How iOS 6's flagship features compare to past versions, and to Android 4.1, BlackBerry 10, and Windows Phone 8

How iOS 6 compares to past versions of IOS, and to present and future versions of Android, BlackBerry, and Windows Phone

When Apple announced iOS 6 at WWDC 2012 and showed off its 10 new tent pole features, the response was... mixed. Some were delighted by the new maps app and the Siri enhancements, thrilled with Facebook integration and Safari image uploads, and intrigued by the potential of Passbook. Others saw iOS 6 as more tock than tick, a minor point release rather than a major new OS version, inattentive to power-user problems, and a sign that Apple was slowing down.

With Google releasing Android 4.1 Jelly Bean, Microsoft readying Windows Phone 8, HP trudging towards open webOS, and RIM scrambling to get BlackBerry 10 done and shipped, the competitive landscape has never been hotter.

So, just like we examined the evolution of the App Store in a competitive context, let's compare iOS 6 to previous iPhone and iPad software previews, and to what the likes of Google, RIM, and Microsoft have shown off to date.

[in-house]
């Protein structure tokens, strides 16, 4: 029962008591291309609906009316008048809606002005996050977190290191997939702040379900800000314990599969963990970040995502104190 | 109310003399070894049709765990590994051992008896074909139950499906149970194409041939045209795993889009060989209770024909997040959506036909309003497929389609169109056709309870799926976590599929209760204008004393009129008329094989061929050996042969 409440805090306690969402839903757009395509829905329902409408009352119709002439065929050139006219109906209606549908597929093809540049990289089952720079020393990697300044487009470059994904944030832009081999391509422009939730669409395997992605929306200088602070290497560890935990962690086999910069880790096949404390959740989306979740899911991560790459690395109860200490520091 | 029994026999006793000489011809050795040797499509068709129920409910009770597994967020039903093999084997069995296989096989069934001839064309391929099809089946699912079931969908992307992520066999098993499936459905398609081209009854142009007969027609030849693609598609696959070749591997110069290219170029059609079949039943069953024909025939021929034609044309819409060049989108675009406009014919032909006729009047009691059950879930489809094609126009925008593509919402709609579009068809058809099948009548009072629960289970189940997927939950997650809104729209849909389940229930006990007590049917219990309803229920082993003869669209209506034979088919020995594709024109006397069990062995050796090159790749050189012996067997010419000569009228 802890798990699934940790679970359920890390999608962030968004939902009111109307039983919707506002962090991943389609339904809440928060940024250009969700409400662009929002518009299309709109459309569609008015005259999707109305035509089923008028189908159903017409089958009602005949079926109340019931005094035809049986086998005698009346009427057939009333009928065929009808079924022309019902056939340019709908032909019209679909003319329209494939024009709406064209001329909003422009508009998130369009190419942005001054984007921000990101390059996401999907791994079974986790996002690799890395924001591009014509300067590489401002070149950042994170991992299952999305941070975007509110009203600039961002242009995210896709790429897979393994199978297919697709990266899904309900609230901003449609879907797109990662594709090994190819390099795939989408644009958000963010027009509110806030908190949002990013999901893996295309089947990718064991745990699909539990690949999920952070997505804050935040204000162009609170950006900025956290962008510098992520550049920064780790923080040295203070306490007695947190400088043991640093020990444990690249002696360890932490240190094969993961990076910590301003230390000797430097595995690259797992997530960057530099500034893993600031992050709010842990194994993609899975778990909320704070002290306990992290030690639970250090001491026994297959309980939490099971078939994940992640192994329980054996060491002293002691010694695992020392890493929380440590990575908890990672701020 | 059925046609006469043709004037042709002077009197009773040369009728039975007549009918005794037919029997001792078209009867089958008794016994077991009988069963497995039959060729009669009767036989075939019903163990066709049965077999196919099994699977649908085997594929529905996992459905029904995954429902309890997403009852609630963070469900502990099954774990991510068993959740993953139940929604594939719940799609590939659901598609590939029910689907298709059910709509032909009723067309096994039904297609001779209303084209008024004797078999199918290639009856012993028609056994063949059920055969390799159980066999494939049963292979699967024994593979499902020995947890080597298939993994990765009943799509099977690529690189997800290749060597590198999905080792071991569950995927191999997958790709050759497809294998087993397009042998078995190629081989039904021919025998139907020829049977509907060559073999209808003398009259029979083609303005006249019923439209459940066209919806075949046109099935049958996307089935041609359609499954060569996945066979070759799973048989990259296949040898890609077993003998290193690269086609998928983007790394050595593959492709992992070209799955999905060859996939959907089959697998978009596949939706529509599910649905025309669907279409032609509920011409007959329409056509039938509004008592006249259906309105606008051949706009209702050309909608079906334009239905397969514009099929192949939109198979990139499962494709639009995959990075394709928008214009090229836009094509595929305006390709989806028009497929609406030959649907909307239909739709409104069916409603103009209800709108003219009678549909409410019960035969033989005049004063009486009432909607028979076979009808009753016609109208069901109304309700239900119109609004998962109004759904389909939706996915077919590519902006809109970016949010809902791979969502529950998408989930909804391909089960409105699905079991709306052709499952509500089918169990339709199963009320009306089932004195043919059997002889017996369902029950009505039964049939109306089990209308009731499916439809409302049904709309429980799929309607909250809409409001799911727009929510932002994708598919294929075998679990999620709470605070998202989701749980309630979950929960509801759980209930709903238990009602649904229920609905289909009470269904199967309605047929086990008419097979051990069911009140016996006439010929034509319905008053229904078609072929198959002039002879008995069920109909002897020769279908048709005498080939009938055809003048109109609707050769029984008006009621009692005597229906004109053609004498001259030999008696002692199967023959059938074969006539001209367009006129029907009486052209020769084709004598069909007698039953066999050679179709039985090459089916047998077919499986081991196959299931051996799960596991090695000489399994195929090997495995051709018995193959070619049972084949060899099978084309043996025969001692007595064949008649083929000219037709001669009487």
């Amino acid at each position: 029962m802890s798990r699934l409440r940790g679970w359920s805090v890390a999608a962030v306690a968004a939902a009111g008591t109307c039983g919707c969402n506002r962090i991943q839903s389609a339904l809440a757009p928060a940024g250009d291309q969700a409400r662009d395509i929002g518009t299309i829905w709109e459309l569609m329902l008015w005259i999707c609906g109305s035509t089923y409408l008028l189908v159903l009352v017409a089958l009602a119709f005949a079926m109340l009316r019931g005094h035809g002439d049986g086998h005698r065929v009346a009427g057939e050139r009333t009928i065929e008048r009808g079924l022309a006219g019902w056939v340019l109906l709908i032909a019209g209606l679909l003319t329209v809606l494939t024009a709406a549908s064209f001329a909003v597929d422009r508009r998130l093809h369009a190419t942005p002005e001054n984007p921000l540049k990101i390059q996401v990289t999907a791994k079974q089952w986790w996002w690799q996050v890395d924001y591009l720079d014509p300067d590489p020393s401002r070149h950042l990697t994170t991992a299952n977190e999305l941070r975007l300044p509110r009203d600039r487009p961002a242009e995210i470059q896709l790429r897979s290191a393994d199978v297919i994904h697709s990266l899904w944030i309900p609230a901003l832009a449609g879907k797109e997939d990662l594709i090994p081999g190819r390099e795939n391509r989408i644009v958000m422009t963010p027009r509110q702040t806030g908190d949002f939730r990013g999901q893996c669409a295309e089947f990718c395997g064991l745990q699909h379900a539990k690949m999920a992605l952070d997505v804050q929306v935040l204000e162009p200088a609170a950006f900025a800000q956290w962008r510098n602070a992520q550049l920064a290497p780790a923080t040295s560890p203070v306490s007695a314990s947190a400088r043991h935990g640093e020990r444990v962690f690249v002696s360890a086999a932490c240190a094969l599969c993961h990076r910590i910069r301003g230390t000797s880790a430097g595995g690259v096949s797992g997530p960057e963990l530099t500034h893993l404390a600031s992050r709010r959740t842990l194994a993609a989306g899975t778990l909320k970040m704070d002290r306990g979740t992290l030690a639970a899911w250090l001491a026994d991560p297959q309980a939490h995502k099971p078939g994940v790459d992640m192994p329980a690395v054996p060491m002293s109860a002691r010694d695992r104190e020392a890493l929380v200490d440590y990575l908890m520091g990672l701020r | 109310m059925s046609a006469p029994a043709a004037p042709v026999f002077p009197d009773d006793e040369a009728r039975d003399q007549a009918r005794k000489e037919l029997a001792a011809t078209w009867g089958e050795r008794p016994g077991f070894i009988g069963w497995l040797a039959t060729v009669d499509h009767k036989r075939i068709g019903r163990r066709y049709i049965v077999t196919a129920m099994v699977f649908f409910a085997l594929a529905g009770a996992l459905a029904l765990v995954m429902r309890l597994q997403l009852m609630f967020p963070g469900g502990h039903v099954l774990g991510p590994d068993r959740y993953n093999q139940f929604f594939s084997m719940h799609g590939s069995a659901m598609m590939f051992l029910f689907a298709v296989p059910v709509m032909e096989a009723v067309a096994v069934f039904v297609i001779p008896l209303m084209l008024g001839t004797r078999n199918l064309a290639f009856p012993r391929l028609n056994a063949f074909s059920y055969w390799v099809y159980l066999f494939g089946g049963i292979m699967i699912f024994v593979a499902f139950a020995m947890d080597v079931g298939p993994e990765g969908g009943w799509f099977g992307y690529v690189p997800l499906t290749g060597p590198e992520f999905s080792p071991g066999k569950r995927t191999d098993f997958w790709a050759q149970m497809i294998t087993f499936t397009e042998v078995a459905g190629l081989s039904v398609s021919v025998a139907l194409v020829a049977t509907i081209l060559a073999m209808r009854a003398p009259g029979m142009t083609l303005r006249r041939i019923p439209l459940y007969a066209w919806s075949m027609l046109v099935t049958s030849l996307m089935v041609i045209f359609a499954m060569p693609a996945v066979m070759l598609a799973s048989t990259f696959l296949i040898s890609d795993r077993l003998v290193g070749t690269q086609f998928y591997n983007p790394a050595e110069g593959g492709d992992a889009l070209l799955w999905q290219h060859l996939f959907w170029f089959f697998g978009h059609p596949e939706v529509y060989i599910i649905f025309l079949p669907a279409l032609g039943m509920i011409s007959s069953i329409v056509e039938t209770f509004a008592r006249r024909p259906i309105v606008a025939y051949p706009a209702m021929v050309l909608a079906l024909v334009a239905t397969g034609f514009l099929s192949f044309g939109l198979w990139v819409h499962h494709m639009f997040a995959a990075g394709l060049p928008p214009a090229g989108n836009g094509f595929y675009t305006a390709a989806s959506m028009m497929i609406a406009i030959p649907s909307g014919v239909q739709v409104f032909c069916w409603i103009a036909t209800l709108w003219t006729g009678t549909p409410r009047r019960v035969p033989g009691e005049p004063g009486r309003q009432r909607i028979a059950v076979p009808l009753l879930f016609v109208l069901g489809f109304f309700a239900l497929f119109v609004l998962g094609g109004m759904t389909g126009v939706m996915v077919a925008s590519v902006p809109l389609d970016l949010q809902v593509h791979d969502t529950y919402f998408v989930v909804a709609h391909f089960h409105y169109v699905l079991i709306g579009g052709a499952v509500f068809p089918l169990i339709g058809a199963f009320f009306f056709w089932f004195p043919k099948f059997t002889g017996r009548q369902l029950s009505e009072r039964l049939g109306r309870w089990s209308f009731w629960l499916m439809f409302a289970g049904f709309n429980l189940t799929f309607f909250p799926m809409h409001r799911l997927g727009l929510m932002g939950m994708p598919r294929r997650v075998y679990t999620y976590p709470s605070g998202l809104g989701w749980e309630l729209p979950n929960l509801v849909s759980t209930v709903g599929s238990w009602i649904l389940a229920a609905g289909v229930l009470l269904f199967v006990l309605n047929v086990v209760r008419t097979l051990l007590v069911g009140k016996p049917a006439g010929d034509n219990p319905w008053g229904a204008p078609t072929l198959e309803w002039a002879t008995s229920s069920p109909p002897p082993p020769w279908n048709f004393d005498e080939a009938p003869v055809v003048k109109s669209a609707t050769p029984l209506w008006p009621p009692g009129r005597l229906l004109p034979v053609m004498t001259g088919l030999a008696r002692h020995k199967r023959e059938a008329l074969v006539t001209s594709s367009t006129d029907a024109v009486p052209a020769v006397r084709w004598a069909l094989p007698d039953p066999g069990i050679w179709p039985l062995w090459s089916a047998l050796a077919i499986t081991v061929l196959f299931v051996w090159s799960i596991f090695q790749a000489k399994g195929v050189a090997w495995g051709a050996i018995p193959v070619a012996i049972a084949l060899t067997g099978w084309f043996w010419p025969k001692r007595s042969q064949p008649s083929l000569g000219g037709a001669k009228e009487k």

Apples to Apples

Experiencing an iOS keynote like WWDC 2012 today, and watching Senior Vice President of iOS, Scott Forstall, lay out the new flagship features for iOS 6 -- what Apple's has called tent poles in the past -- it can be hard to weigh them against flagship features of the past, and to judge them free from expectations.

When compared side by side -- or slide to slide -- with keynotes past, the impact of each step of Apple's iOS evolution become easier to measure.

iPhone OS 2.0

iPhone OS 2.0 was announced during Apple's iPhone SDK Roadmap event on March 6, 2008. The numerous feature improvements were broken down into 4 large categories.

  1. Enterprise enhancements
  2. Microsoft Exchange ActiveSync
  3. iPhone SDK
  4. App Store